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  #15  
Old September 5th, 2007, 10:55 AM
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Quote:
Originally Posted by bamafan1292 View Post
Hi dforeigner, tell me where you got the wave action map. I would like to bring that up closer to my cruise.

Here you go:

http://www.wunderground.com/MAR/mmm....wave&animate=1
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  #16  
Old September 5th, 2007, 11:24 AM
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bamafan1292 bamafan1292 is offline
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I have done a lot of research on the best motion sickness meds. A lot of posts have stated that the patch has caused eye problems and dizziness. I am going to try ginger root and Bonine.
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Old September 5th, 2007, 11:26 AM
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I think GJClay is doing the best thing in her research. It never hurts to realize the problem and then seek a solution. Kudos to your husband for doing this for you. Hope you find the right cruise and have a wonderful time.
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Old September 5th, 2007, 11:40 AM
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Default dforeigner - where did you get that??

where can i find that link showing wave heights & area ?????
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Old September 5th, 2007, 11:48 AM
linda_22003 linda_22003 is offline
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Quote:
Originally Posted by GJClay View Post
I'm trying to collect as much information as possible for future cruising because my husband truly has a fear of being out on the open sea, and although movement on the ship doesn't bother me at all, I'm trying to figure out which itineraries provide him the best chance for comfort.
Our cruise last summer on the Baltic (Copenhagen to Stockholm) was like a sheet of glass. And the itinerary was wonderful!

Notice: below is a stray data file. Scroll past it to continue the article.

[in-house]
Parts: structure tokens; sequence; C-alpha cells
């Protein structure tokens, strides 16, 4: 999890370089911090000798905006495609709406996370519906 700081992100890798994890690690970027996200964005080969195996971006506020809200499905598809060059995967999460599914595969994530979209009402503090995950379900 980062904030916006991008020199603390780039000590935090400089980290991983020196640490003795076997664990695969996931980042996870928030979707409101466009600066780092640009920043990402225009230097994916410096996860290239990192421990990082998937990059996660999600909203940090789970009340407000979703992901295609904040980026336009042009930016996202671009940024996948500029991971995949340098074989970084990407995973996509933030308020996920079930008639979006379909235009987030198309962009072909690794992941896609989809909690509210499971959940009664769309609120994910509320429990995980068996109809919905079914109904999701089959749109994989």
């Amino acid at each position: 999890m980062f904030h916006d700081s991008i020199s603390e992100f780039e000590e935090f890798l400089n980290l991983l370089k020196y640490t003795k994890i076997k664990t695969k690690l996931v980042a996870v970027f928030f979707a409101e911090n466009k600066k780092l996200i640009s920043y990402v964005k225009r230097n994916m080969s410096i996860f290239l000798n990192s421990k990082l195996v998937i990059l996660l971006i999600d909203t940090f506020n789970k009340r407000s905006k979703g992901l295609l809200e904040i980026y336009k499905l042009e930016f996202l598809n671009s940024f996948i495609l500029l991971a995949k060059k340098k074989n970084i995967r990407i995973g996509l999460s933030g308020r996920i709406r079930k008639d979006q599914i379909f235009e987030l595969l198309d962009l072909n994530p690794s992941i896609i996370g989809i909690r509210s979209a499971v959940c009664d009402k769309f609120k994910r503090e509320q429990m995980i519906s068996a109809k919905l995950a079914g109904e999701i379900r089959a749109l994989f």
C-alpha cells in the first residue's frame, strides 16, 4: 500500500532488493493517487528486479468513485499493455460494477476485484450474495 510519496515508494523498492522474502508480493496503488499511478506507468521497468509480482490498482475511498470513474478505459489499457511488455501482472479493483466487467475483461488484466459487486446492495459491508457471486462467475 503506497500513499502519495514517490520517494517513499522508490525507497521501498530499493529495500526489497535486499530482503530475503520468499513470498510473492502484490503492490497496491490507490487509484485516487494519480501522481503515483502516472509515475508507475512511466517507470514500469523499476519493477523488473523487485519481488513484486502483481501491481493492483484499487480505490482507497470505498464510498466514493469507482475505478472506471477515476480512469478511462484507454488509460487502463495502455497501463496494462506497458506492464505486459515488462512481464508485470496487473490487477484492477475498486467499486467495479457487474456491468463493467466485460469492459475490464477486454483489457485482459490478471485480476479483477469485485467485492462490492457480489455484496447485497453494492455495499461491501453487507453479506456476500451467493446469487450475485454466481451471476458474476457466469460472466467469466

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  #20  
Old September 5th, 2007, 11:52 AM
martinimadam martinimadam is offline
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Default Here's another idea...

Have you thought of going on a river cruise? I've done a number of them in Europe, even down the Volga in Russia. They're very different, though, from cruise ships doing the ocean. First of all they're much smaller, usually 2 - 3 decks, with many fewer passengers, 100-250. They're very itinerary oriented, i.e., you're going for the locations you visit, not all the bells and whistles on the large cruise ships. That being said, though, the service is excellent, the food is wonderful. Sometimes they'll bring a local band onboard or other local entertainment for the evening. There isn't a lot of night life. No casino. Everyone heads for bed relatively early in order to be ready for the next destination the next morning.

It could really be the best of both worlds for your family. You get the pampering and adventure of traveling new places (taking your floating hotel with you). Your husband gets a smooth ride, in sight of land all the time. The views can be extraordinary depending on the itinerary (think Rhine river overshadowed by crusaders' castles). And this could be an excellent experience for your daughter.

Some of the cruiselines are chartered so that only Americans are on them. Others are marketed in both American and Europe so they have a more continental flavor. I prefer the latter, but, that's just a matter of choice.

Anyway - thought I'd just mention this as another option.